Hepatocellular Neoplasms Arising in Association With Androgen Use

Sounak Gupta, Bita V. Naini, Richard Munoz, Rondell Graham, Benjamin R. Kipp, Michael Torbenson, Taofic Mounajjed

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13 Scopus citations

Abstract

Correlation between androgen use and hepatocellular neoplasia is well established. However, there are no detailed studies of the histopathology and immunohistochemical/molecular profile of these tumors. We studied 9 patients with androgen-associated hepatocellular neoplasms. In addition to histology, immunostains for liver fatty acid–binding protein, β-catenin, glutamine synthetase, C-reactive protein, and serum amyloid A were utilized for tumor subtyping. Molecular testing using Solid Tumor Targeted Cancer Panel was performed on 3 cases. The neoplasms were predominantly seen in male individuals (7/9). Two patients (22%) had multifocal lesions. All lesions had architectural and 4/9 had cytologic atypia. Cholestasis was present in 6/9 cases. Reticulin was focally disrupted in 5/9 cases. Given the clinical setting, all lesions were classified as well-differentiated hepatocellular neoplasms of uncertain malignant potential. In cases with follow-up (6/9 cases, 67%), there were no recurrences or metastases. On the basis of the immunoprofile, 7 (78%) cases were β-catenin activated (including 1 hepatic adenoma with concurrent hepatocyte nuclear factor 1α inactivation) and 2 (22%) had inflammatory phenotype. Somatic mutations in CTNNB1 were detected in all 3 tested cases (all β-catenin activated by immunostain), all involving exon-3. Our data indicate that androgen-associated hepatocellular neoplasms most often develop in male individuals and always show some degree of atypia and/or focal reticulin disruption. Most are β-catenin activated, often harboring CTNNB1 exon-3 mutations, and a minority is inflammatory type. Although β-catenin and inflammatory pathways likely play a role in pathogenesis, the heterogenous molecular profile suggests there are other (yet to be characterized) primary oncogenic mechanisms in this unique tumor type.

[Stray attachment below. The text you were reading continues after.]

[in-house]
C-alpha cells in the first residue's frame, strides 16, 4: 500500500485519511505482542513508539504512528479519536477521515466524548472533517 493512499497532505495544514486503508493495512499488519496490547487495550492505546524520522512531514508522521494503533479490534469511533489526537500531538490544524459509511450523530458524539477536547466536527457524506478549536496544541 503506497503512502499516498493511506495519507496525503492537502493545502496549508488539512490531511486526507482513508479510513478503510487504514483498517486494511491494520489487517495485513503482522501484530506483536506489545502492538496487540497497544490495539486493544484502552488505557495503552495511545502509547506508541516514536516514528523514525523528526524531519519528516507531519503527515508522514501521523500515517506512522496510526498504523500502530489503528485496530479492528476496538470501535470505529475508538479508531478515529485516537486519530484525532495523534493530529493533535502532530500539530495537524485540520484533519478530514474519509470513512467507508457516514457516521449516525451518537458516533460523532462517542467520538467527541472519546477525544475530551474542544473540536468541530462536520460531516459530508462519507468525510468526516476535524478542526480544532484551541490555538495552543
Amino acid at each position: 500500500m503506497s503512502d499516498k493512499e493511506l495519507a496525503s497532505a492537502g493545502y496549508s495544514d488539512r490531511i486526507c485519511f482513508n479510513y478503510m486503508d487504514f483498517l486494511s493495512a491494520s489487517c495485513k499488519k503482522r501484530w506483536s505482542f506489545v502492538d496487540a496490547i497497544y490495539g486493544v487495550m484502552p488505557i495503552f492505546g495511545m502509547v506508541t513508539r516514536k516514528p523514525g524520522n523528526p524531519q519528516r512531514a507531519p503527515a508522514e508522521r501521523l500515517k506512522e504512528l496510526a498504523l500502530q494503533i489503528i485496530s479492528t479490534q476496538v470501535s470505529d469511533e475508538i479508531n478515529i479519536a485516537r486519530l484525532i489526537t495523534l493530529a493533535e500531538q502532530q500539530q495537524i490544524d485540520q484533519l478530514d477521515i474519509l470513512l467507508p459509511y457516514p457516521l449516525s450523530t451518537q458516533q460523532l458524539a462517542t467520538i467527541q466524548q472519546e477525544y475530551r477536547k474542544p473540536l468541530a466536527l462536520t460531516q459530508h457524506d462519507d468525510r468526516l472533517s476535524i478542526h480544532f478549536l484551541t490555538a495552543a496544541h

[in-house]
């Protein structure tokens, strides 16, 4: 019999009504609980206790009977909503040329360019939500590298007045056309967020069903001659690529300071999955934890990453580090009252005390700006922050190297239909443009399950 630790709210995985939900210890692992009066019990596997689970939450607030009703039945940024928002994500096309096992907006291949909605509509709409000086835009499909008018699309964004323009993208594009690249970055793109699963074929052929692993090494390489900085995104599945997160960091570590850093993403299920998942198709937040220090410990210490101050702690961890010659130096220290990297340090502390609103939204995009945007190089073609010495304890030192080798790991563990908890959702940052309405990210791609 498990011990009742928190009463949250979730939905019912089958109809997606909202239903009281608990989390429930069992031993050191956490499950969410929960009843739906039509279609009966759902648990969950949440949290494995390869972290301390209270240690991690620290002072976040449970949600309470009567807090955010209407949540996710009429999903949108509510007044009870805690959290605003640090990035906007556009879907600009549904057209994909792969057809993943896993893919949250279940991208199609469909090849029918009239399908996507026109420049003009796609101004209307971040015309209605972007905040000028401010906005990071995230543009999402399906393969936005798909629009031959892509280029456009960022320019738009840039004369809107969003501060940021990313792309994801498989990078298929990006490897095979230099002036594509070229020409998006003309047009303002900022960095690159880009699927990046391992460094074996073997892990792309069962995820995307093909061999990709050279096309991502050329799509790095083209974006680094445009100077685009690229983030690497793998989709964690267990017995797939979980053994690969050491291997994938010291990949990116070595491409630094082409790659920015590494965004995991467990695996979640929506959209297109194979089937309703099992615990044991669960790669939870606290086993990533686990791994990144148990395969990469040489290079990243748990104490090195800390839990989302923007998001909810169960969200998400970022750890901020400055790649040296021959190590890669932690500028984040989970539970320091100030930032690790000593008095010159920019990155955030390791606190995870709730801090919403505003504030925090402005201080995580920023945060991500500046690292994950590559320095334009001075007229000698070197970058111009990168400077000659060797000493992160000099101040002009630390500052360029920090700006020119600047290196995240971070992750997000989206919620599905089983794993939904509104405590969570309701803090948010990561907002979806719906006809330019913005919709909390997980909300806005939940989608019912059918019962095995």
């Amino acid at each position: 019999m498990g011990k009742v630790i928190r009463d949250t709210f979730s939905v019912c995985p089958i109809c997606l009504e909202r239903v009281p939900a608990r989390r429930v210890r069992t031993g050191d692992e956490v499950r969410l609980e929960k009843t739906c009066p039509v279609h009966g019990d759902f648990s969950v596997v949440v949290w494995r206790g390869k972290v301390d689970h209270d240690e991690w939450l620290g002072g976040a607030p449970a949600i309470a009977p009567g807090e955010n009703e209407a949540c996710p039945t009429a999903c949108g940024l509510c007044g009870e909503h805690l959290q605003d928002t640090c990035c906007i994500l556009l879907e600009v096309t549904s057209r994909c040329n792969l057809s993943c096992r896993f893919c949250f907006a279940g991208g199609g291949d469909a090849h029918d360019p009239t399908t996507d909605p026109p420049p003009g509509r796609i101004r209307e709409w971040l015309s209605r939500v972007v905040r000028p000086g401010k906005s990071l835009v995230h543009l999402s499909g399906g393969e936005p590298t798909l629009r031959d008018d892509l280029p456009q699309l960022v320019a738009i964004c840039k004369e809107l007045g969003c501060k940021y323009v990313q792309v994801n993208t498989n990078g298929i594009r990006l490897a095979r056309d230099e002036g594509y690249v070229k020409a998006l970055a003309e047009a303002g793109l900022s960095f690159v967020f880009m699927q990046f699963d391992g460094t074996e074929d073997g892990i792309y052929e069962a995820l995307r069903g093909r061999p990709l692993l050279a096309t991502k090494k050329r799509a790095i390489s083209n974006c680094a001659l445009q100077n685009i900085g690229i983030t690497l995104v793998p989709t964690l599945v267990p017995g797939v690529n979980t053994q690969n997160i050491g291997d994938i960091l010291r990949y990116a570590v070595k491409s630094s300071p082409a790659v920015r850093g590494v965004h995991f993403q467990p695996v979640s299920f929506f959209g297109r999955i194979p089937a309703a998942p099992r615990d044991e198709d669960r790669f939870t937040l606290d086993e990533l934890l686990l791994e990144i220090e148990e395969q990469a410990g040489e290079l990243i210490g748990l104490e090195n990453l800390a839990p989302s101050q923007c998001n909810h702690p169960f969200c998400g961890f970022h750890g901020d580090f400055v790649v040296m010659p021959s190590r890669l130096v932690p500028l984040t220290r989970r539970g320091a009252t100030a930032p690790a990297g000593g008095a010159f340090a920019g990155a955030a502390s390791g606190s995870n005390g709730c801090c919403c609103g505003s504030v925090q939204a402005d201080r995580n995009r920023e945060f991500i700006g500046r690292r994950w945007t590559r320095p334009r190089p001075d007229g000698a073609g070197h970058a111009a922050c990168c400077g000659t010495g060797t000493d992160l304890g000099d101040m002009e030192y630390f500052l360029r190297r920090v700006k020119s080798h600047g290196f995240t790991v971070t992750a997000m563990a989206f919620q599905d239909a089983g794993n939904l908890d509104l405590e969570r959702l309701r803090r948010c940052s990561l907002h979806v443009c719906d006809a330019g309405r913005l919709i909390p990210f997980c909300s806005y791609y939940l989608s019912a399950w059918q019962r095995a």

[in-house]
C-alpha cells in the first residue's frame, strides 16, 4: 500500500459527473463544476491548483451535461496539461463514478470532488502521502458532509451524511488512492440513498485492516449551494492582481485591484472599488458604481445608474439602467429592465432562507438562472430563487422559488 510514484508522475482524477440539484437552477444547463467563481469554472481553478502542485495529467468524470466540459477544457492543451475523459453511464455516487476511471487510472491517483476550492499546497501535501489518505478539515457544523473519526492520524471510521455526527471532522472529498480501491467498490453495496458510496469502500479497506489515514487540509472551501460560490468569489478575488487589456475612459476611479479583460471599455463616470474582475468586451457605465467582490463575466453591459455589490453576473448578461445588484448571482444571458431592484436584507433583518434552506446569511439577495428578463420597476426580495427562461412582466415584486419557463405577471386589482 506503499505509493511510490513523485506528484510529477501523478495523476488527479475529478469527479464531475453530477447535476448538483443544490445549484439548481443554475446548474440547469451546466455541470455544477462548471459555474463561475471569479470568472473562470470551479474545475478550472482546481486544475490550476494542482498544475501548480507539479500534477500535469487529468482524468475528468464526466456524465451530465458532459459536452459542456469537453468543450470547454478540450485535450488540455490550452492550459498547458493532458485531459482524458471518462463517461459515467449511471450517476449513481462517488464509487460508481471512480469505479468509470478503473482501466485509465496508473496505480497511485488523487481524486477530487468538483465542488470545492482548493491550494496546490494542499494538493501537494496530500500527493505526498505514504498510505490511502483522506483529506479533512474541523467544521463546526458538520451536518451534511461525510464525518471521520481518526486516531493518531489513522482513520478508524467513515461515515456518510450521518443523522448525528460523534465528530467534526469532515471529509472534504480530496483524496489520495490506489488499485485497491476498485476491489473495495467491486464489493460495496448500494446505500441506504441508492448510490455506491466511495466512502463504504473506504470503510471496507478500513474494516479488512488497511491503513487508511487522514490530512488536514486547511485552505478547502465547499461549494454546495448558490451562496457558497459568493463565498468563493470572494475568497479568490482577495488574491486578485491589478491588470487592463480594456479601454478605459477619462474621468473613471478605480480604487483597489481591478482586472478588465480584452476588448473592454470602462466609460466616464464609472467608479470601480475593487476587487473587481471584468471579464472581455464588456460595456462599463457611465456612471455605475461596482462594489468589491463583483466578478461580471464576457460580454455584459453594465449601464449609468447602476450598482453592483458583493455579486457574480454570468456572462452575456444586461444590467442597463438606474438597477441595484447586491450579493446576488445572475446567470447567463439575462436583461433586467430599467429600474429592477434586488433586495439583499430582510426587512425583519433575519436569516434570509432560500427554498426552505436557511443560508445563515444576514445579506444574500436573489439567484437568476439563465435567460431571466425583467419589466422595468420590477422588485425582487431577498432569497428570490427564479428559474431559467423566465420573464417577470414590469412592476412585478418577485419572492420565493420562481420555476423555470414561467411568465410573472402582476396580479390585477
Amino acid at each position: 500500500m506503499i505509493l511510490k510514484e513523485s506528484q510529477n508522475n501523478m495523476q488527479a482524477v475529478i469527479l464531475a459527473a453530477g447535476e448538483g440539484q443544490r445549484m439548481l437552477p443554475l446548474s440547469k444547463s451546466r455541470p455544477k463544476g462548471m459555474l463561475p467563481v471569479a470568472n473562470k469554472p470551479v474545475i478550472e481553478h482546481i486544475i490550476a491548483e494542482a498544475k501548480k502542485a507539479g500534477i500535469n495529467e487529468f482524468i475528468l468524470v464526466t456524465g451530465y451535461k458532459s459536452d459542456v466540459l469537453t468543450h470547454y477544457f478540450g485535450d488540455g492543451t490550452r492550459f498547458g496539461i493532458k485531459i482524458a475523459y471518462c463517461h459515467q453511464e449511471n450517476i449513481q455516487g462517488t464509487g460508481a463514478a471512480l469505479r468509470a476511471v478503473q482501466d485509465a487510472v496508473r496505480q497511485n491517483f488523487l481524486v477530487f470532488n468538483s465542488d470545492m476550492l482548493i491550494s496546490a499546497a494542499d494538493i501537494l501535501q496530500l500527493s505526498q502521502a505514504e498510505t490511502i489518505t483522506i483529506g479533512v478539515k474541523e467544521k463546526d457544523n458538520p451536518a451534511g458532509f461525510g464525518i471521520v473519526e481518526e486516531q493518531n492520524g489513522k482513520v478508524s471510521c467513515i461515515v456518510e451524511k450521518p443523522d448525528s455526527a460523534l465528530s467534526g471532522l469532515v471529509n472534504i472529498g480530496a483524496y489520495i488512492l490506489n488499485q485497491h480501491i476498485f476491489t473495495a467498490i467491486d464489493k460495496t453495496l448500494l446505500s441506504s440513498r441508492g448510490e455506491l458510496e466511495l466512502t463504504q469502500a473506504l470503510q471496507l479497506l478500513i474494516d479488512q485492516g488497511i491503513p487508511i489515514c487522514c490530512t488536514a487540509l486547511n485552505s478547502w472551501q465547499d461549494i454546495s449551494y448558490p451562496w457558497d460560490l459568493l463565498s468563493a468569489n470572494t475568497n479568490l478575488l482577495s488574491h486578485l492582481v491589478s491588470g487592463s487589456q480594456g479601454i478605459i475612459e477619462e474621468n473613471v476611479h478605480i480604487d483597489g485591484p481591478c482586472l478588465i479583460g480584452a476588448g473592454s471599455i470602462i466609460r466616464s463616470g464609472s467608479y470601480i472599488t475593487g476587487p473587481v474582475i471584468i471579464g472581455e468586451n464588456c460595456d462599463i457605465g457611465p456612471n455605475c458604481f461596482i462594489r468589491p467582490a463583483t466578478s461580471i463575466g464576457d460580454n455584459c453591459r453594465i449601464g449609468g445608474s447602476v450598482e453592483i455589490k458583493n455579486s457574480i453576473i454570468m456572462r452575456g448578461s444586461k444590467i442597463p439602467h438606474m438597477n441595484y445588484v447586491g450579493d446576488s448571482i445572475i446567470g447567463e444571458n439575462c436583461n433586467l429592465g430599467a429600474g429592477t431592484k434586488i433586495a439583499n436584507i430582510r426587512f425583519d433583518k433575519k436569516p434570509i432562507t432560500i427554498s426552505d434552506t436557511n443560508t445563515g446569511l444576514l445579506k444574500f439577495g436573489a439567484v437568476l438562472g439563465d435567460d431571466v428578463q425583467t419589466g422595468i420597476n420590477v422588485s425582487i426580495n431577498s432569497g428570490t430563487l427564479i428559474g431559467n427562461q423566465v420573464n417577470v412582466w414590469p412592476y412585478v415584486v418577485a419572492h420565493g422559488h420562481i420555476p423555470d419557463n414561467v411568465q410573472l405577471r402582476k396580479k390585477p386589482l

Original languageEnglish (US)
JournalAmerican Journal of Surgical Pathology
DOIs
StateAccepted/In press - Dec 17 2015

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ASJC Scopus subject areas

  • Anatomy
  • Pathology and Forensic Medicine
  • Surgery

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